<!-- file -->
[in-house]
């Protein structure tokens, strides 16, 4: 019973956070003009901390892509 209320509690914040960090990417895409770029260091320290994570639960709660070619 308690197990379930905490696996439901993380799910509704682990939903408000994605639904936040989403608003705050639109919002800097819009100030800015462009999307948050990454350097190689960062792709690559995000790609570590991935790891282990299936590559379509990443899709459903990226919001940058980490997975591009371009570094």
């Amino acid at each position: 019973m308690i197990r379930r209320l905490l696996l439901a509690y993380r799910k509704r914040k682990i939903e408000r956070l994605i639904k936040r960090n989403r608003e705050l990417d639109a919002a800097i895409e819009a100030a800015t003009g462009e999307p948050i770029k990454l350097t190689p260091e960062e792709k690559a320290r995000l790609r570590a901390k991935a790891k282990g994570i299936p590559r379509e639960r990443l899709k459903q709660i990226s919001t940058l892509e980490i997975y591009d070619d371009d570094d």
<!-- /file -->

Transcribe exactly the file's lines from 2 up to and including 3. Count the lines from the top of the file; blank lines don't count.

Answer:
């Protein structure tokens, strides 16, 4: 019973956070003009901390892509 209320509690914040960090990417895409770029260091320290994570639960709660070619 308690197990379930905490696996439901993380799910509704682990939903408000994605639904936040989403608003705050639109919002800097819009100030800015462009999307948050990454350097190689960062792709690559995000790609570590991935790891282990299936590559379509990443899709459903990226919001940058980490997975591009371009570094």
């Amino acid at each position: 019973m308690i197990r379930r209320l905490l696996l439901a509690y993380r799910k509704r914040k682990i939903e408000r956070l994605i639904k936040r960090n989403r608003e705050l990417d639109a919002a800097i895409e819009a100030a800015t003009g462009e999307p948050i770029k990454l350097t190689p260091e960062e792709k690559a320290r995000l790609r570590a901390k991935a790891k282990g994570i299936p590559r379509e639960r990443l899709k459903q709660i990226s919001t940058l892509e980490i997975y591009d070619d371009d570094d």